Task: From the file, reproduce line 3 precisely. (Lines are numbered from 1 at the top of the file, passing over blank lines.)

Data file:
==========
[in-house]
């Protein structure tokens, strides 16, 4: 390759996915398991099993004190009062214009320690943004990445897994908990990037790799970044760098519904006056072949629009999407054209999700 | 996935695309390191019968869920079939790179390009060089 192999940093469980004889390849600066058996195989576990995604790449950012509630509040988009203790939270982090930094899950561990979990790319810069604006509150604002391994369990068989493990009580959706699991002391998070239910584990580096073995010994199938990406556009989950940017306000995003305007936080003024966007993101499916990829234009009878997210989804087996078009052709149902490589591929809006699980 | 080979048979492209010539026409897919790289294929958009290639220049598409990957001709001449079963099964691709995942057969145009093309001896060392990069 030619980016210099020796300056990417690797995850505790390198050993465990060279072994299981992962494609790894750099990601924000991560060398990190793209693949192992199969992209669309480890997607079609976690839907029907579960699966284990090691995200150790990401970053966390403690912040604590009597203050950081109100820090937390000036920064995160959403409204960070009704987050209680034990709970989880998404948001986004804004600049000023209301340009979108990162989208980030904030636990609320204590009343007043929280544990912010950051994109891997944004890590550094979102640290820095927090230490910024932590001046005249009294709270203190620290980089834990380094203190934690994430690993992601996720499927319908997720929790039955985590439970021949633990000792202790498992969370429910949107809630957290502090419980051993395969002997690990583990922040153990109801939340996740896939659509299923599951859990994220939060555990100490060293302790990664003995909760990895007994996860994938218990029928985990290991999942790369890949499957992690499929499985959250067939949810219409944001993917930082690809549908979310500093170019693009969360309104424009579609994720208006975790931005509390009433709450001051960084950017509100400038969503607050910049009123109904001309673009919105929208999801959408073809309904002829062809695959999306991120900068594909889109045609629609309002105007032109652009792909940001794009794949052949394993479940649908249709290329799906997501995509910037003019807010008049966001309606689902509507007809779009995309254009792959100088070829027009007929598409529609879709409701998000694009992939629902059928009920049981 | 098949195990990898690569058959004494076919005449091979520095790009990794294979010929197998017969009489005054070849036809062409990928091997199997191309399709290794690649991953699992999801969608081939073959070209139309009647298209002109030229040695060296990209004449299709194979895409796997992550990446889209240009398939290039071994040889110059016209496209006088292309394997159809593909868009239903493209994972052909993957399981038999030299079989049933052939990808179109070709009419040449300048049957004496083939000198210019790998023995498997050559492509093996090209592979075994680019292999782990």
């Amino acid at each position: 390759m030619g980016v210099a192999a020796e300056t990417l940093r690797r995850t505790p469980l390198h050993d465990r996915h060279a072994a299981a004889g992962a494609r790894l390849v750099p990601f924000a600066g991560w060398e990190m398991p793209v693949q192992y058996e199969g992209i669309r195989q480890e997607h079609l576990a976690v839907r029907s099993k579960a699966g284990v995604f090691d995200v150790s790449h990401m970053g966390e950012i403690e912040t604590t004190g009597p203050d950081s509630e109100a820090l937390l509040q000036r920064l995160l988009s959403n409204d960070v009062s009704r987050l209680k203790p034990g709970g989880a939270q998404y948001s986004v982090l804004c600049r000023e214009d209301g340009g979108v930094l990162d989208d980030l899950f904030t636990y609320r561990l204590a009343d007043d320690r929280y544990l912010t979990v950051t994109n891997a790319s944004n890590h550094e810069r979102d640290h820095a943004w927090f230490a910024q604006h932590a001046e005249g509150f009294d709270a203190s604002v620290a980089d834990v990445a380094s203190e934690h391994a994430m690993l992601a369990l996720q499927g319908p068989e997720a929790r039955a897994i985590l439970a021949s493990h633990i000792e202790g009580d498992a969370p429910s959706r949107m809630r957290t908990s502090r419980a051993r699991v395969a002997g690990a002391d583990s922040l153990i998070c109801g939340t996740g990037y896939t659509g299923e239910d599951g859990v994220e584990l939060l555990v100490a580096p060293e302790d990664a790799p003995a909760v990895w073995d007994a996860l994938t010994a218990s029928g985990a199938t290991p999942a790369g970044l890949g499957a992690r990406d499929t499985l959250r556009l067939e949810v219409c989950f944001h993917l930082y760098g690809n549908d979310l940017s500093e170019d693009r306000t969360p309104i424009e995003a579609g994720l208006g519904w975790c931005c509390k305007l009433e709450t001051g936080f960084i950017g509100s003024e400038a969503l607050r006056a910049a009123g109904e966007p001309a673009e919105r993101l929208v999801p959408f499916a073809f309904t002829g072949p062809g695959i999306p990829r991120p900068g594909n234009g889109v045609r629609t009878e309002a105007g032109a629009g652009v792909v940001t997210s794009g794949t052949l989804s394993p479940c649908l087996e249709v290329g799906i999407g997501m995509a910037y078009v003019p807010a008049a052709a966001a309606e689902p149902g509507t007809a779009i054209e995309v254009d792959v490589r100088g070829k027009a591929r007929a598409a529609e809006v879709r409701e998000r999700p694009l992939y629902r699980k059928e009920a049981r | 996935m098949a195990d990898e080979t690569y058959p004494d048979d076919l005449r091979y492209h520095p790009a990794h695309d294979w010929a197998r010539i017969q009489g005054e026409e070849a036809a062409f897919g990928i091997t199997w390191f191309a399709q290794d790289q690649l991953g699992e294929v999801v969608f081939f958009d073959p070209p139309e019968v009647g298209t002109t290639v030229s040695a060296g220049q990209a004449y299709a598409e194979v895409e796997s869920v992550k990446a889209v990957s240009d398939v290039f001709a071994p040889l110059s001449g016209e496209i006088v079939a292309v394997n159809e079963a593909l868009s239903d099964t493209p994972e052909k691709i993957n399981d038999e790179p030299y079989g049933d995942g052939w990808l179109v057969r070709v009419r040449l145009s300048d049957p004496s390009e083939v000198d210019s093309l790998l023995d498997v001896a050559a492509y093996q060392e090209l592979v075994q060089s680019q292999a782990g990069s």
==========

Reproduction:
């Amino acid at each position: 390759m030619g980016v210099a192999a020796e300056t990417l940093r690797r995850t505790p469980l390198h050993d465990r996915h060279a072994a299981a004889g992962a494609r790894l390849v750099p990601f924000a600066g991560w060398e990190m398991p793209v693949q192992y058996e199969g992209i669309r195989q480890e997607h079609l576990a976690v839907r029907s099993k579960a699966g284990v995604f090691d995200v150790s790449h990401m970053g966390e950012i403690e912040t604590t004190g009597p203050d950081s509630e109100a820090l937390l509040q000036r920064l995160l988009s959403n409204d960070v009062s009704r987050l209680k203790p034990g709970g989880a939270q998404y948001s986004v982090l804004c600049r000023e214009d209301g340009g979108v930094l990162d989208d980030l899950f904030t636990y609320r561990l204590a009343d007043d320690r929280y544990l912010t979990v950051t994109n891997a790319s944004n890590h550094e810069r979102d640290h820095a943004w927090f230490a910024q604006h932590a001046e005249g509150f009294d709270a203190s604002v620290a980089d834990v990445a380094s203190e934690h391994a994430m690993l992601a369990l996720q499927g319908p068989e997720a929790r039955a897994i985590l439970a021949s493990h633990i000792e202790g009580d498992a969370p429910s959706r949107m809630r957290t908990s502090r419980a051993r699991v395969a002997g690990a002391d583990s922040l153990i998070c109801g939340t996740g990037y896939t659509g299923e239910d599951g859990v994220e584990l939060l555990v100490a580096p060293e302790d990664a790799p003995a909760v990895w073995d007994a996860l994938t010994a218990s029928g985990a199938t290991p999942a790369g970044l890949g499957a992690r990406d499929t499985l959250r556009l067939e949810v219409c989950f944001h993917l930082y760098g690809n549908d979310l940017s500093e170019d693009r306000t969360p309104i424009e995003a579609g994720l208006g519904w975790c931005c509390k305007l009433e709450t001051g936080f960084i950017g509100s003024e400038a969503l607050r006056a910049a009123g109904e966007p001309a673009e919105r993101l929208v999801p959408f499916a073809f309904t002829g072949p062809g695959i999306p990829r991120p900068g594909n234009g889109v045609r629609t009878e309002a105007g032109a629009g652009v792909v940001t997210s794009g794949t052949l989804s394993p479940c649908l087996e249709v290329g799906i999407g997501m995509a910037y078009v003019p807010a008049a052709a966001a309606e689902p149902g509507t007809a779009i054209e995309v254009d792959v490589r100088g070829k027009a591929r007929a598409a529609e809006v879709r409701e998000r999700p694009l992939y629902r699980k059928e009920a049981r | 996935m098949a195990d990898e080979t690569y058959p004494d048979d076919l005449r091979y492209h520095p790009a990794h695309d294979w010929a197998r010539i017969q009489g005054e026409e070849a036809a062409f897919g990928i091997t199997w390191f191309a399709q290794d790289q690649l991953g699992e294929v999801v969608f081939f958009d073959p070209p139309e019968v009647g298209t002109t290639v030229s040695a060296g220049q990209a004449y299709a598409e194979v895409e796997s869920v992550k990446a889209v990957s240009d398939v290039f001709a071994p040889l110059s001449g016209e496209i006088v079939a292309v394997n159809e079963a593909l868009s239903d099964t493209p994972e052909k691709i993957n399981d038999e790179p030299y079989g049933d995942g052939w990808l179109v057969r070709v009419r040449l145009s300048d049957p004496s390009e083939v000198d210019s093309l790998l023995d498997v001896a050559a492509y093996q060392e090209l592979v075994q060089s680019q292999a782990g990069s």